The canonical signaling pathway that controls autophagy through PIP3. The pathway begins as a response to insulin, other nutrients, or growth factors [38]. Phosphoinositide 3-kinases convert phosphatidylinositol 4,5- bisphosphate (PIP2) to PIP3. PIP3 activates phosphoinositide-dependent kinase-1 (PDK1) which in turn phosphorylates Akt [39, 40]. Akt then phosphorylates tuberous sclerosis 2 (TSC2) which results in the inhibition of tuberous sclerosis 1/2 (TSC1/2) complex [41]. When inhibited, TSC1/2 cannot activate Rheb GTPase activity permitting activation of mTOR. When bound to GTP, Rheb mediates the activation of mTOR complex 1 (mTORC1) which, in turn, inhibits autophagy [42]. Activated mTORC1 inhibits autophagy by inhibiting the ULK1 initiation complex. Pro-autophagy signals result in ULK1 dissociation from mTOR and autophagy initiation is facilitated (Fig. 2) [43].

Fig. 2

PI3K-mTOR autophagy pathway utilizes PIP3 lipid signaling. PI3K converts the lipid PIP2 to PIP3. PIP3 mediates the phosphorylation of PDK1 causing the activation of AKT. AKT inhibits the activation of the TSC1/2 complex by phosphorylating TSC2. The inhibition of the TSC1/2 complex results in inhibition of Rheb GTPase which in turn activates mTORC1. MTORC1 inhibits the activation of the ULK activation complex leading to an inhibition of autophagy. Inversely, phosphatase activity of PTEN converts PIP3 to PIP2 which suppresses the activation of PDK1 and downstream AKT. Inhibited AKT cannot suppress the TSC1/2 complex allowing Rheb GTPase to remain active. An active Rheb results in inhibition of mTORC1 and an activation of the ULK1 complex

PI3P also plays an integral role in the process of autophagy by interacting with VPS34 [44]. Originally identified and studied in yeast, VPS34 is a class III phosphatidylinositol 3 kinase. In yeast, VPS34 forms one of two complexes. VPS34 complex-I is composed of VPS34, VPS30/ATG6, VPS15, and ATG14 and is implicated in the initiation of the pre-autophagosomal structure (PAS) [45, 46]. In Mammals, VPS34 is thought to play a similar role in autophagy initiation. However, it has been difficult to study in mouse models since pan knockouts of VPS34 are embryonically lethal, and there are no inhibitors specific to VPS34 necessitating the use of low specificity inhibitors, such as wortmannin or 3-MA [47]. Conditional knockout studies using cultured mice embryonic fibroblasts have shown that VPS34 is required for the formation of autophagosomes [48]. In addition, VPS34 is involved with mTOR regulation of autophagy. Studies using mice embryonic fibroblasts have shown that mTORC1 must be inactivated for the VPS34 initiation complex to be active and that mTORC1 can inhibit the phosphatidylinositol 3-kinase activity of this complex by phosphorylating ATG14 [48]. PI3P is also a component of the autophagosome. It has been observed to be enriched in the concave surface of early phagophores [49]. Because of this, PI3P is thought to facilitate the expansion and sealing of autophagosomes.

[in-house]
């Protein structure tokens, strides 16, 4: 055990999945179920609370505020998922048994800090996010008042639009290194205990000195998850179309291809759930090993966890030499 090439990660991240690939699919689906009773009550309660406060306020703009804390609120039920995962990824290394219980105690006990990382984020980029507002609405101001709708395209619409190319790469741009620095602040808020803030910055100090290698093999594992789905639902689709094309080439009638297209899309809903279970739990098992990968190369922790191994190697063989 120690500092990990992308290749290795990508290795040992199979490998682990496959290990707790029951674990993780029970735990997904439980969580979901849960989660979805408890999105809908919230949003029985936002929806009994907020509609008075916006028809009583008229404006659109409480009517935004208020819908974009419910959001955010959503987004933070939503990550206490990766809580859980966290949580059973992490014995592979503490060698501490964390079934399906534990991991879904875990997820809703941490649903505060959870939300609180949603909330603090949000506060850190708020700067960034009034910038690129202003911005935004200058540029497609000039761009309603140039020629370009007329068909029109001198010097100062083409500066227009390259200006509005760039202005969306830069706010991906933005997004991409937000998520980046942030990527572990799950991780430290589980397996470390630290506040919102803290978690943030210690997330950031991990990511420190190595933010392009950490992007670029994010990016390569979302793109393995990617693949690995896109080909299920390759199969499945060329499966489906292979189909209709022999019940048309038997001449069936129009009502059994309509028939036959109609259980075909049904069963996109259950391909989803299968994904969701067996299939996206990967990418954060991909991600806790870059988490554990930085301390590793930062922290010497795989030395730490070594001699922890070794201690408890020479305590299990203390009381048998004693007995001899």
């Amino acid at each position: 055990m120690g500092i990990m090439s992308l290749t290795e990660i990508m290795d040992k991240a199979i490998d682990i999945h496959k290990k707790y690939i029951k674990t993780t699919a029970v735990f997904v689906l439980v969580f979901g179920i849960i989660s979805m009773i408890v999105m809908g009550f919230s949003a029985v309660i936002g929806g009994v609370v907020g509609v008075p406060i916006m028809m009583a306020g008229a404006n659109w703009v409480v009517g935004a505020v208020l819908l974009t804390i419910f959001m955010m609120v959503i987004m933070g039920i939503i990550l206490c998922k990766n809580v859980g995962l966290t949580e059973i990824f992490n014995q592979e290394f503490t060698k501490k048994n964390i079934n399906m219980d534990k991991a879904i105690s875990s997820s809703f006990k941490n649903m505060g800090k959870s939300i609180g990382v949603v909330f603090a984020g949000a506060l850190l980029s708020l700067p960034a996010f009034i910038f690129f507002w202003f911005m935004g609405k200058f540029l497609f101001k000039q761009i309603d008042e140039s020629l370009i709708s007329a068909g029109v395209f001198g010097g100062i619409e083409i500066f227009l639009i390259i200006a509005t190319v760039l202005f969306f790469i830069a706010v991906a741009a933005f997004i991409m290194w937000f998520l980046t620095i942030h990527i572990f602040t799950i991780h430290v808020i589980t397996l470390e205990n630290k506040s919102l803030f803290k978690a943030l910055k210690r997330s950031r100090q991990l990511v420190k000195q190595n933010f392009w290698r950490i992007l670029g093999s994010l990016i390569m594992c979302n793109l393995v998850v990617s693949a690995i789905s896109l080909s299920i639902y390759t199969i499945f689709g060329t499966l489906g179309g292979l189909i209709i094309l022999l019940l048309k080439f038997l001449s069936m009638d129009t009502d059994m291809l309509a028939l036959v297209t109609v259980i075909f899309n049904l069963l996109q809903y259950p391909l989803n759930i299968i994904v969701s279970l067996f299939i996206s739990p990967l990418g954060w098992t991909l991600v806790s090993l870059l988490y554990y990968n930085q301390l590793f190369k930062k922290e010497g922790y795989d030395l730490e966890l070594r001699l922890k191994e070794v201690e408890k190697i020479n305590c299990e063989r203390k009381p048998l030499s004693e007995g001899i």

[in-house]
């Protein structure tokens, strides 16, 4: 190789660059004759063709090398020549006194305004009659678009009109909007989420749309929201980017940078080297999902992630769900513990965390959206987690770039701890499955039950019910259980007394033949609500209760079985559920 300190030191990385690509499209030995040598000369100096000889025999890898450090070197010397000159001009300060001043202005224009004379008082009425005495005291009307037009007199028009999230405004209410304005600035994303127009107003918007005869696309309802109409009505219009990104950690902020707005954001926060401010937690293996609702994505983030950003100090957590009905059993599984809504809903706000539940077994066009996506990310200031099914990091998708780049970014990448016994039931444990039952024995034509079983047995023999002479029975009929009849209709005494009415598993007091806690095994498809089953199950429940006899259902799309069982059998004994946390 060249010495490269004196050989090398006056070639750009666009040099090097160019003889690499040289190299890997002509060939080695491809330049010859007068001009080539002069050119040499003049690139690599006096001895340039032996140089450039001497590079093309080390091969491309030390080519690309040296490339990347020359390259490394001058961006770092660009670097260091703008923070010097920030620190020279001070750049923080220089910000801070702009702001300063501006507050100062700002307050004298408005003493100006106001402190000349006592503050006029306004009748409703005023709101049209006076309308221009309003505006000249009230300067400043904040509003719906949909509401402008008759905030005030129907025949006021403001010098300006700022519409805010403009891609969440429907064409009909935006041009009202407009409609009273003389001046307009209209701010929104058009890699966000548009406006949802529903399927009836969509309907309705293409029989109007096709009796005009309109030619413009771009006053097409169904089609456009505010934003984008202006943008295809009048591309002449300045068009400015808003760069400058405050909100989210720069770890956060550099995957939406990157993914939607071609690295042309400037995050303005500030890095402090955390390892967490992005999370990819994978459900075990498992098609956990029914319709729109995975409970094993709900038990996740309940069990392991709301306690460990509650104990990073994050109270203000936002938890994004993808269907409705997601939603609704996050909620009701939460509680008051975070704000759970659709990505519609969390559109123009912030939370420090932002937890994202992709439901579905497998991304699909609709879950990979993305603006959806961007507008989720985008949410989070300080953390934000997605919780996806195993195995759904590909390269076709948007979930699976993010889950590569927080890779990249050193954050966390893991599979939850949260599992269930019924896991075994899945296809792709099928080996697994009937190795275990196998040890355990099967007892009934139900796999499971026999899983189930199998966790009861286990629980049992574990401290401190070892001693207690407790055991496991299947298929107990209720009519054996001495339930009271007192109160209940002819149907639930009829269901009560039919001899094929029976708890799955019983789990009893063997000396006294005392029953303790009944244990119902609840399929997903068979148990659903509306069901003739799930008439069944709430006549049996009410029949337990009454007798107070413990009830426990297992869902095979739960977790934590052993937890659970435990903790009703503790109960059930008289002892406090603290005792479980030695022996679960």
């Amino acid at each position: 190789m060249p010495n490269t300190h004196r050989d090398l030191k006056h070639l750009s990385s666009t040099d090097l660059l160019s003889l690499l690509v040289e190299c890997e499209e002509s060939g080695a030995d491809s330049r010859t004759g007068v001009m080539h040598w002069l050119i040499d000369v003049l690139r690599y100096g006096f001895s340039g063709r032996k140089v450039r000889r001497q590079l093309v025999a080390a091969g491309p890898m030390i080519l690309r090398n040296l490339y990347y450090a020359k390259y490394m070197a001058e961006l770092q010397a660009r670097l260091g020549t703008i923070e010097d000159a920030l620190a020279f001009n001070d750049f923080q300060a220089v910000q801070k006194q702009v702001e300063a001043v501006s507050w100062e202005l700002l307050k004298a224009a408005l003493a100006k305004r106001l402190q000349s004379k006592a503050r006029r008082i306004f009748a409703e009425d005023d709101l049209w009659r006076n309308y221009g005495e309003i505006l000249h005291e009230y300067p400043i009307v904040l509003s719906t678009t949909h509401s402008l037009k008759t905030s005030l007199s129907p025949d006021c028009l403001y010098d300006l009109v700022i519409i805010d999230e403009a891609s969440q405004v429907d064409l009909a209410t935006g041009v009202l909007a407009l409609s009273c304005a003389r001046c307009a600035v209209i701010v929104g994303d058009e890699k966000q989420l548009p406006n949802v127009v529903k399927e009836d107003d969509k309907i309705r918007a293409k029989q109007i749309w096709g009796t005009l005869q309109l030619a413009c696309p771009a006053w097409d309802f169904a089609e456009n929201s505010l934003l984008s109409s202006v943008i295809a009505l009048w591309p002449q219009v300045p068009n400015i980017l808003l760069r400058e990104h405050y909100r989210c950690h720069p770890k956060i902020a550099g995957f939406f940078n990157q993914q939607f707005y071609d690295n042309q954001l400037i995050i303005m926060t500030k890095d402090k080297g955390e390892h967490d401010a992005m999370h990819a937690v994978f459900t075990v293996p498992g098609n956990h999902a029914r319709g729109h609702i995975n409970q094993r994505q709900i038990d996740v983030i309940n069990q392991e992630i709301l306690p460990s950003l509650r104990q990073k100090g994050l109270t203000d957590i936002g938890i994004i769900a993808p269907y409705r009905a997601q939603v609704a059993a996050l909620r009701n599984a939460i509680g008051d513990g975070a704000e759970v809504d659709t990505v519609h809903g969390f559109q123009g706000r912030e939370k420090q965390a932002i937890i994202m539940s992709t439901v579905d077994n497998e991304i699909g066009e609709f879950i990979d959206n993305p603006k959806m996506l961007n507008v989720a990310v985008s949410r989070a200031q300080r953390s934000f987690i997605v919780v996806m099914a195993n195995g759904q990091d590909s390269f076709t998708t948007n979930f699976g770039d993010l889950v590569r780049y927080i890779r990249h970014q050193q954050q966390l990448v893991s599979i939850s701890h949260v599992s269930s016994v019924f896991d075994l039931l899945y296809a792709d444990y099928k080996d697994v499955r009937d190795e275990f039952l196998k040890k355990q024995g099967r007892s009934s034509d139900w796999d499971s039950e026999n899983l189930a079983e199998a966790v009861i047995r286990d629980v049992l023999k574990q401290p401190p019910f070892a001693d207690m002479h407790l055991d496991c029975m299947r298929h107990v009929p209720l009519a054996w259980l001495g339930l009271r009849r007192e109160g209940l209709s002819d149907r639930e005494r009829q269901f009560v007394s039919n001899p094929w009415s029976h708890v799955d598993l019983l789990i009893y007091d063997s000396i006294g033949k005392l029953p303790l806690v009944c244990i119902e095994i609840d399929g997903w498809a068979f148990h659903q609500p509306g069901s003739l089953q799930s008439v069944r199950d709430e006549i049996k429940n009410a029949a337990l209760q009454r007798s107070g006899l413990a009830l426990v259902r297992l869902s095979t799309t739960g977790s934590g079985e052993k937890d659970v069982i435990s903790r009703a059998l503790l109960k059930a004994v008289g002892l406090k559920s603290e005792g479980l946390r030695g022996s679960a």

In addition to its function in the autophagosomal membrane, PI3P is thought to mediate selected cargo capture via its interaction with autophagy linked FYVE protein (Alfy), a nuclear scaffold protein with a FYVE domain that binds PI3P [50]. In the autophagic process, Alfy interacts with Ath5 and P62 through its WD40 domain and with PI3P through its FYVE domain. The high amount of PI3P in the inner membrane of autophagosomes is believed to act as a dock for this Alfy/Atg5/P62 complex in the selective engulfment of protein aggregates that results in aggregate clearance known as aggrephagy [51].

Metabolites formed from the breakdown of phospholipids are also involved in autophagy. Phosphatidic acid is formed by the breakdown of phosphatidylcholine into choline and phosphatidic acid by Phospholipase D [52]. Phosphatidic acid plays a role in autophagy by inducing membrane curvature due to its cone shape. In addition, Phosphatidic acid is formed as a result of an absence of nutrients and serves as an inhibitor of mTORC1 thus acting as a positive regulator of autophagy [53]. Phosphatidic acid can also be converted into diacylglycerol by the Phosphatidic Acid Phosphatases which has other autophagy regulating properties [54]. Diacylglycerol modulates autophagy by activating Protein Kinase C which induces autophagy by disrupting the B-cell lymphoma protein 2 (Bcl-2)-Beclin-1 complex via c-Jun N terminal kinase (JNK) and Nicotinamide adenine dinucleotide phosphate (NADPH) oxidase [54].